40 Questions — Here We Go

Some unnamed number of years ago, I was approaching my 20th high school reunion. I was shocked to realize how young I was — not even 40, yet nearing a milestone one step away from the assisted living facility. In my teenage and even 20-something mind, Twenty Whole Years after graduation I would be an empty nester approaching retirement, not a mid-30s mother of young children.

Needless to say, I was not a math major in college.

What I was really thinking—what I think many younger people think—is that 20 years out of childhood my life would have ossified into something final and sure. When you are 18 or 22, the path of your life is an open question. A question I had thought would be well and truly answered 20 years later.

Ha.

It could just be me. I like questions more than answers—always have. But I think it’s also the nature of this time of life. Decisions that once seemed final—jobs, kids, spouses, houses—open up again. A body that once seemed pretty reliable starts to ask its own questions, and ask them (ouch!) more insistently. Things I swore I would never do or say seem surprisingly possible, and sometimes slip out before I know what happened. The path of my life is a question that seems more open than ever before.

One thing I’m not asking: “What do I want to be when I grow up?” I feel pretty sure I’m a grown-up, and I like my grown-up privileges, the ability to ask more, and harder, and smarter questions chief among them. (Sex and booze are good too.)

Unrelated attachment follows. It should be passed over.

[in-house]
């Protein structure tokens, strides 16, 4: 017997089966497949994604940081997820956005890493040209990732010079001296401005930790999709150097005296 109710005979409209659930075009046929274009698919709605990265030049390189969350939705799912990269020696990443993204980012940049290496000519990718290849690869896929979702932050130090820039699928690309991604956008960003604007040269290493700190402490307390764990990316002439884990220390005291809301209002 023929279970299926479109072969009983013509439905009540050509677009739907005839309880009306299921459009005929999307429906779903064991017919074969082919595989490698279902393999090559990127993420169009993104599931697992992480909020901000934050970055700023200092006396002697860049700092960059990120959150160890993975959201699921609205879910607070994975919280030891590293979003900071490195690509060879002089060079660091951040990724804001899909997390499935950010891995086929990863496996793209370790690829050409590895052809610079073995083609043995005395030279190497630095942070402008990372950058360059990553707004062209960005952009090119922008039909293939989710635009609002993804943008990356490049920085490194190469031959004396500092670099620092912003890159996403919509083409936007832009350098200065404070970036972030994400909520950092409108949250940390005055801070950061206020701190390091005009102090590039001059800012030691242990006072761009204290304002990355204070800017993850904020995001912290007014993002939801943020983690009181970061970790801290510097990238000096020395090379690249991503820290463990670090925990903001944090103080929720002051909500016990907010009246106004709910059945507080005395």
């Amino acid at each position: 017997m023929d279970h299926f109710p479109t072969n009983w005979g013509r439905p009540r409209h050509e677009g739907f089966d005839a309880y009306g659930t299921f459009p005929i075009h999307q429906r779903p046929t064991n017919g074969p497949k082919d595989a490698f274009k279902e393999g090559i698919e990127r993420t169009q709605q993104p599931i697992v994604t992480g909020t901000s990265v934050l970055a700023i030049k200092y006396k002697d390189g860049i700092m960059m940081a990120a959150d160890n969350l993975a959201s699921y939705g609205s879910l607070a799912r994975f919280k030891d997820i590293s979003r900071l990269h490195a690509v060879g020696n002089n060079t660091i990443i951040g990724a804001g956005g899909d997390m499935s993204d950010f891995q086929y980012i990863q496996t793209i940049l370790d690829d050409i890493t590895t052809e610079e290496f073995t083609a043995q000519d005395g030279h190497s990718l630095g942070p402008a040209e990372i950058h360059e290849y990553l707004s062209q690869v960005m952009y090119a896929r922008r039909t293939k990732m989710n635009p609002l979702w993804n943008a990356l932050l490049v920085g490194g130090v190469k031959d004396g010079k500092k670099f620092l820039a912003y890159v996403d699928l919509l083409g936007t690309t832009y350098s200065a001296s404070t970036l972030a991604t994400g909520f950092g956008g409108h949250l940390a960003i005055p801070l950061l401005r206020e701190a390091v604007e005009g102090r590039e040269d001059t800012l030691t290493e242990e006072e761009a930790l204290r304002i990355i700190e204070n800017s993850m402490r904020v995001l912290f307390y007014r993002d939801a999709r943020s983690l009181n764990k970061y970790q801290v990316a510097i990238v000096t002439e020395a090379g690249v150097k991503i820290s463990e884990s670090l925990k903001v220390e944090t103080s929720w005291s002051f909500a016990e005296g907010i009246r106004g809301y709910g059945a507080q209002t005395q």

So that’s what I want this next stretch of years to be about: asking good questions, being curious, experimenting, keeping lots of doors open but not being too circumspect or contemplative to run through some of them. Like right now — here we go!

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About mina

Like a rock: sometimes hard, sometimes crumbly, occasionally brilliant, sometimes dense.

Posted on June 2, 2011, in questions. Bookmark the permalink. 5 Comments.

  1. One (of many) ideas that stuck with me when I was reading Pema Chodron’s When Things Fall Apart is that life pretty much never stops being in flux and that helps to give up trying to get “settled.”

    Personally I have said too many times, only half joking, that “I fear change.” I do like my routines and that settled feeling can be comforting. Sometimes I do enjoy the excitement and curiosity of change but I used to get exhausted and I want to retreat back to my schedules and plans.

    These days, since I have somewhat internalized the concept that life is always in flux, I feel a lot more peaceful about it. Like I am on a sailboat on blue waters, letting the wind direct me to new and interesting vistas, instead of having to paddle vigorously everywhere I go.

  2. You know what I hate about aging?

    You look back and see how silly you were with all that worry when you were young. Time wasted.

    You know what i love about aging?

    You know better than to let anything upset you too much. You worry less, have fun more, and lose the fear of diving in head first.

    Run through those door with abandon!

  3. My next stretch of years is going to be about taking care of myself and learning to live in a way that will encourage a long, healthy life. Currently, that’s not what I’d call a mastered skill.

  4. Remembering my 20’s makes me appreciate my 40’s that much more. “You’ve come a long way, baby” resonates more than ever and I have to make sure that I don’t take the journey for granted.

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